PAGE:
On June 19, 2020—Juneteenth—a young Black girl drew chalk art on her driveway and in front of her house in the Boulevard Manor neighborhood of Arlington, Virginia, a suburb of Washington, DC. The chalk art quoted Martin Luther King, Jr. and expressed support of the Black Lives Matter movement. A White neighbor complained and by 7am three county workers were power washing the chalk art, which had been called in as graffiti. The workers, who were Black, probably didn’t want to wash away this creative display, but they had to because this job is their livelihood and a means of supporting their own families. In direct response to this event, another neighbor took to social media to share her grievances about the initial complaint. Around the same time, the mother of the child sent an email out to the neighborhood listserv. The story made the local newspaper. Several of my local Black friends picked up the story and shared it across their social media pages. We were all enraged. These are the near-daily microaggressions that scar our days as Black people and can result in our being seen as “angry.” Later in the day, I came across a post by one of my White friends—Becca. She lives in that neighborhood and by noon she’d heard that her neighbors had reacted. She ran out on her lunch break, created a PicCollage (and shared it on one of her social media accounts) of the neighbors’ responses—a combined chalk art effort across the neighborhood in support of Black Lives Matter and their neighbor! This young, Black girl will grow up knowing that while there may be someone who doesn’t see value in her life or her perspective, her larger community is surrounding and supporting her with love. THIS is an example of what being the counterweight looks like! When I saw Becca’s PicCollage, I shared it with one of my Black friends who had posted the original story on her Facebook page. The response to my post was endearing. Several of her Black friends were so happy to see the follow-up to the original story. One even commented that she cried about this story twice, but for different reasons. Many of us understood exactly how she felt!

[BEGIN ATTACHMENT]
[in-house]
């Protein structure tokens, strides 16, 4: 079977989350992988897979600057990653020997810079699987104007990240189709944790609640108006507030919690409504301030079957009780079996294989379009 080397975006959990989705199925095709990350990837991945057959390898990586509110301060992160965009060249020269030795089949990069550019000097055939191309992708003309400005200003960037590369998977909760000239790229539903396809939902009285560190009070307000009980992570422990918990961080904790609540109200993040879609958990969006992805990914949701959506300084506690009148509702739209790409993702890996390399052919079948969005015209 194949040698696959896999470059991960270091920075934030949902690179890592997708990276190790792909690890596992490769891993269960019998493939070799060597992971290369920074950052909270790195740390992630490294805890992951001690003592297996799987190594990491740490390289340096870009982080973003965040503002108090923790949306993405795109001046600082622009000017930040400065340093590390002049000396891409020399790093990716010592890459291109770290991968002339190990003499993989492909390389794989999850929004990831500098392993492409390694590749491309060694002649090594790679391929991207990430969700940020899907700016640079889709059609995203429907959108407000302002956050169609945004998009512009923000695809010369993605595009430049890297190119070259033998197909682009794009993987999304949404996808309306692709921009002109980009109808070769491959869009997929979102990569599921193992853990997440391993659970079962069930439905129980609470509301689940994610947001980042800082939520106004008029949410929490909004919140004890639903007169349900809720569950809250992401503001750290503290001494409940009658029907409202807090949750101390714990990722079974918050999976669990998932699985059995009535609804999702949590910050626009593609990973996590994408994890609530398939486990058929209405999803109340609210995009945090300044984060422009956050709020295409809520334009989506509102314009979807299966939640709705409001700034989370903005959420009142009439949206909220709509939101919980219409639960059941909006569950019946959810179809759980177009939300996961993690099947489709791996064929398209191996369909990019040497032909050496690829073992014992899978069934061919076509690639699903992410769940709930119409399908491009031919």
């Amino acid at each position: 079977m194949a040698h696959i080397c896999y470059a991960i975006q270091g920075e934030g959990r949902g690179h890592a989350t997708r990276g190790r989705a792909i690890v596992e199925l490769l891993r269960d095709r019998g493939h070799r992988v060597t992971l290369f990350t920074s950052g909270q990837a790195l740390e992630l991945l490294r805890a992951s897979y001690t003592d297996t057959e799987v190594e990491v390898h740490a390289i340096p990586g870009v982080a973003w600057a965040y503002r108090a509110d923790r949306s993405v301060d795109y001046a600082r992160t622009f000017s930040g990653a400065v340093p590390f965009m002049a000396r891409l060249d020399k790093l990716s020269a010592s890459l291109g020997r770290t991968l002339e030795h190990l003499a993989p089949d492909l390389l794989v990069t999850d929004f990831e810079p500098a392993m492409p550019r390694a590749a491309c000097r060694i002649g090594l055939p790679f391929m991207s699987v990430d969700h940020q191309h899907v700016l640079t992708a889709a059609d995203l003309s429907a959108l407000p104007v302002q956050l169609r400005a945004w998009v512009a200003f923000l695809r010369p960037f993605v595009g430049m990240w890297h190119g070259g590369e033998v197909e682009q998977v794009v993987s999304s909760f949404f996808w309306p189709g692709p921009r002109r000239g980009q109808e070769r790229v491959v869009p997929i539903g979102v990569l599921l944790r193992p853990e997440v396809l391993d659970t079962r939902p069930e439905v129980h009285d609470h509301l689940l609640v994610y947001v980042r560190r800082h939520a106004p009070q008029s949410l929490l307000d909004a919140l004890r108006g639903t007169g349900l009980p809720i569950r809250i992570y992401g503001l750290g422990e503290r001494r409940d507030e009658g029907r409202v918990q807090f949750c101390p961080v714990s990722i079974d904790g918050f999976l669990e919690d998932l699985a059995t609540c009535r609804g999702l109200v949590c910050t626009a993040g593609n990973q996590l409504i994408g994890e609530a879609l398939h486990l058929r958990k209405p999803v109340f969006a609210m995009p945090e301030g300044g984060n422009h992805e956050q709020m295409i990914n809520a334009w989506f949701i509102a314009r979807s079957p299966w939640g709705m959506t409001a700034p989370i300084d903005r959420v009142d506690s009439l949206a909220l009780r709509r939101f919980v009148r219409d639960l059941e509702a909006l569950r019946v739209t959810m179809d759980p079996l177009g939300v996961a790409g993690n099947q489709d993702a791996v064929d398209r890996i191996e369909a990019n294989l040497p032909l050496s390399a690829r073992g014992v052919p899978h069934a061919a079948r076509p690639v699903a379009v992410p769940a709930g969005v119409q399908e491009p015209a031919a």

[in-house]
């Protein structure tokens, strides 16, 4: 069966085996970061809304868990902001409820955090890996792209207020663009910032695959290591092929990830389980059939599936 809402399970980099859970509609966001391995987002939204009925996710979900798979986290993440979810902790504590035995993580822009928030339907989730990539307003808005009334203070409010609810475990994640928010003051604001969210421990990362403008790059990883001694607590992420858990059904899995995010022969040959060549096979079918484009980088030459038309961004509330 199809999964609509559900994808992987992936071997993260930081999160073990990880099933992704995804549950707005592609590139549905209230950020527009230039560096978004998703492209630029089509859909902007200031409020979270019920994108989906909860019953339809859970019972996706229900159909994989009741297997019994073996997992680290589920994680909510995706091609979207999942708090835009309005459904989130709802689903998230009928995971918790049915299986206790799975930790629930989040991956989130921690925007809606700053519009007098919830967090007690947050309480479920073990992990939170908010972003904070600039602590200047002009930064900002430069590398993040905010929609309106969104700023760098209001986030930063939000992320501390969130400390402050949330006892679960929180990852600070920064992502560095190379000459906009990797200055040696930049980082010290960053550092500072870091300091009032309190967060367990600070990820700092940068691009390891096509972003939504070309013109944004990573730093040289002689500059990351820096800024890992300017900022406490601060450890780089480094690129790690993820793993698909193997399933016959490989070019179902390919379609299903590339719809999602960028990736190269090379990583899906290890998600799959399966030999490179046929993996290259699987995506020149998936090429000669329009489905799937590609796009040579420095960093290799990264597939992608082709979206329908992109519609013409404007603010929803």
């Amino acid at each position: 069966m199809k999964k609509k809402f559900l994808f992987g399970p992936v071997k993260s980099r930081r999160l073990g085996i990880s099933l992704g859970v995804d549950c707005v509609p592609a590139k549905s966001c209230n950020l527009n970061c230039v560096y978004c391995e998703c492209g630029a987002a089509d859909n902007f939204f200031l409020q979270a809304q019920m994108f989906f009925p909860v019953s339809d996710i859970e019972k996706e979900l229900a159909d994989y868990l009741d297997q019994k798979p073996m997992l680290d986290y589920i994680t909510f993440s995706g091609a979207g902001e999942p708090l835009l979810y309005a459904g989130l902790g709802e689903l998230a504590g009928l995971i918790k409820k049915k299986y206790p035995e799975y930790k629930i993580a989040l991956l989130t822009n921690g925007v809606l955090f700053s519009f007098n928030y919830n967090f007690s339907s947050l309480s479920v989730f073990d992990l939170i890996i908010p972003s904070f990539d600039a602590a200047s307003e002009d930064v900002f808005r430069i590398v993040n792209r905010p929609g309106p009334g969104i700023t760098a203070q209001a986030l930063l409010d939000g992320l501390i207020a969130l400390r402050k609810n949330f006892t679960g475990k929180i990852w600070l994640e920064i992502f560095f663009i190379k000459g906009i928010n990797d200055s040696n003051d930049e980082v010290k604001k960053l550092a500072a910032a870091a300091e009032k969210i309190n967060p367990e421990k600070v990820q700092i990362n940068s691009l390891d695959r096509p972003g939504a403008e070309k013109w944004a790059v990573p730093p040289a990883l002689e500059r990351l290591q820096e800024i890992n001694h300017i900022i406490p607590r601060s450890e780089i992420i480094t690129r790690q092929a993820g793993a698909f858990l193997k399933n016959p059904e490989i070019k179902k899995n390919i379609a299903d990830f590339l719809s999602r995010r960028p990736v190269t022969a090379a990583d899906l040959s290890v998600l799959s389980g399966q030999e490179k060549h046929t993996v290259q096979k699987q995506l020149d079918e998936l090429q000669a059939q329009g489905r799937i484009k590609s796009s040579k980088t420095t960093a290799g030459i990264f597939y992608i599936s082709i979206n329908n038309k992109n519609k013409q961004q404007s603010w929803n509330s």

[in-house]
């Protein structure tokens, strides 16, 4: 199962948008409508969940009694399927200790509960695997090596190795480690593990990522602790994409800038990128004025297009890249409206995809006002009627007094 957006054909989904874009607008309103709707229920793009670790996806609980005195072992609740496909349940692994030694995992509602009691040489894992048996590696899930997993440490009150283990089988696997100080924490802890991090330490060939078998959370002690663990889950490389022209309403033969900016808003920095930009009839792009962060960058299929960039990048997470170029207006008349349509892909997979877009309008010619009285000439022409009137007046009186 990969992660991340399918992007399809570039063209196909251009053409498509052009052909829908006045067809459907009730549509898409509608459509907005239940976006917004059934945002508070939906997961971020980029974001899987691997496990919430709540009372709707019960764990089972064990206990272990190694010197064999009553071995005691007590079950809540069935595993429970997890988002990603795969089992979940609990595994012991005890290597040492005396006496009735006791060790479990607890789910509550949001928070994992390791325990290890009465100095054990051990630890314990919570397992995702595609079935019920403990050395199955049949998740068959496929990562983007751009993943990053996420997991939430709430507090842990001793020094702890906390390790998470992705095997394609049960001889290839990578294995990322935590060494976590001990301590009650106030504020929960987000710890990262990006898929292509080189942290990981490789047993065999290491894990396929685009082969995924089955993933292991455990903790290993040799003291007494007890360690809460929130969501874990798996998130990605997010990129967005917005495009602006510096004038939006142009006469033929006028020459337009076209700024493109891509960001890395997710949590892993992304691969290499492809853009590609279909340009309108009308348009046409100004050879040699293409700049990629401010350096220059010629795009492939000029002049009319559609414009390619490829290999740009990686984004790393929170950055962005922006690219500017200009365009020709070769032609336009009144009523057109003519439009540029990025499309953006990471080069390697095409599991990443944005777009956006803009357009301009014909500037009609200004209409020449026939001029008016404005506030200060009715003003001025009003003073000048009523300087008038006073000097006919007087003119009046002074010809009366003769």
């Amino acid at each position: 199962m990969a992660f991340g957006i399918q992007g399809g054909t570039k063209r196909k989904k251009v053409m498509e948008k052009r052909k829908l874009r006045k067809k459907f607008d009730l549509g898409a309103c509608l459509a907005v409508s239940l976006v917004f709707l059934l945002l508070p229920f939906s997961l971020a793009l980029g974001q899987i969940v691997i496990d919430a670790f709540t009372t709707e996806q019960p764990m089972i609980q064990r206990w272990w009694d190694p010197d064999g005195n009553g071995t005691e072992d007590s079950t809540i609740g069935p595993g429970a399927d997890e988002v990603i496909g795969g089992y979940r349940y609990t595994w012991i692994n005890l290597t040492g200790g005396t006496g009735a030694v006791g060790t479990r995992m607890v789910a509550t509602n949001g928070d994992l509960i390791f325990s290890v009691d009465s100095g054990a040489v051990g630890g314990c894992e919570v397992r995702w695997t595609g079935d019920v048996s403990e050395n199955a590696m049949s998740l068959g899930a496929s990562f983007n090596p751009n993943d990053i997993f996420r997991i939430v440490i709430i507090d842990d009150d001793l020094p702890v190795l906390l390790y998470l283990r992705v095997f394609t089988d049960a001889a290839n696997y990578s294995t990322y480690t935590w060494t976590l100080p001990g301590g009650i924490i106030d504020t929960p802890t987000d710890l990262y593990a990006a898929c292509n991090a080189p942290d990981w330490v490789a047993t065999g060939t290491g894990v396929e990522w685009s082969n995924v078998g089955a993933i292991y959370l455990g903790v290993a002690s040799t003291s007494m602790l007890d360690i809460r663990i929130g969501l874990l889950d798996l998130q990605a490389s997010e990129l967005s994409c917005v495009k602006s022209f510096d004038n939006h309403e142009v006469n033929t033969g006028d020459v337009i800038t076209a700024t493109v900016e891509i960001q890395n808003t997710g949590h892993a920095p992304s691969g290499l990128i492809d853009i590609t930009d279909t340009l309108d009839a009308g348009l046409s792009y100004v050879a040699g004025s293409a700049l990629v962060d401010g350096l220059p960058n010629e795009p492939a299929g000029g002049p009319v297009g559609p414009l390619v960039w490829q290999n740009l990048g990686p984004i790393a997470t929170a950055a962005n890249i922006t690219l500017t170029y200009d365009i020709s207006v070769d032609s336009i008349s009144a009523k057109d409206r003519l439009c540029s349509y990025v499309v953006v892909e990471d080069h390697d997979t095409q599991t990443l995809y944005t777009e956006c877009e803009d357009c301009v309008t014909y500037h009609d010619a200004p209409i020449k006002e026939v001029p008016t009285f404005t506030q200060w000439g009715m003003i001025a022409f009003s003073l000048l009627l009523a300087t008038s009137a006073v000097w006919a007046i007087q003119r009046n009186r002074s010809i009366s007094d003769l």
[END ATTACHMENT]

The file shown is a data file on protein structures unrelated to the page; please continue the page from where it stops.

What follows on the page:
I write these words today to share with you that I understand what being Black means in America and that I no longer view myself through others’ eyes. I’m proud of the Black woman I’ve become. I can walk around today with a smile on my face and a lighter step because while I’ve experienced some despicable behavior in my youth and even more in adulthood, counterweights were present to more than even things out for me emotionally. Those counterweights are some of the reasons (outside of my family, of course!) that I can carry the charge, and oftentimes burden, of being a Black woman in the United States.

So, if you ever wonder what it is that you can do to help during these racially-charged and emotionally trying times, and beyond, I say that the most important thing you can do is be the counterweight! Be the counterweight for otherness…for the new neighbor…for the new employee…for the kid who doesn’t fit in. Be the counterweight for George Floyd and to reinforce that Black lives matter. Be the counterweight to Asian hate…and Muslim hate. Be the counterweight to hate of any kind!


Being the counterweight starts with kindness, transitions to empathy, and ends with action. We may not see ourselves in another person the first time we meet them, but when we pay attention, we can either find or build a connection. In being the counterweight, you can start to shift the paradigm; you can start to change the culture. In being the counterweight, you literally spread hope, joy and love one action at a time and live by the words of Anne Frank— “How wonderful it is that nobody need wait a single moment before starting to improve the world.”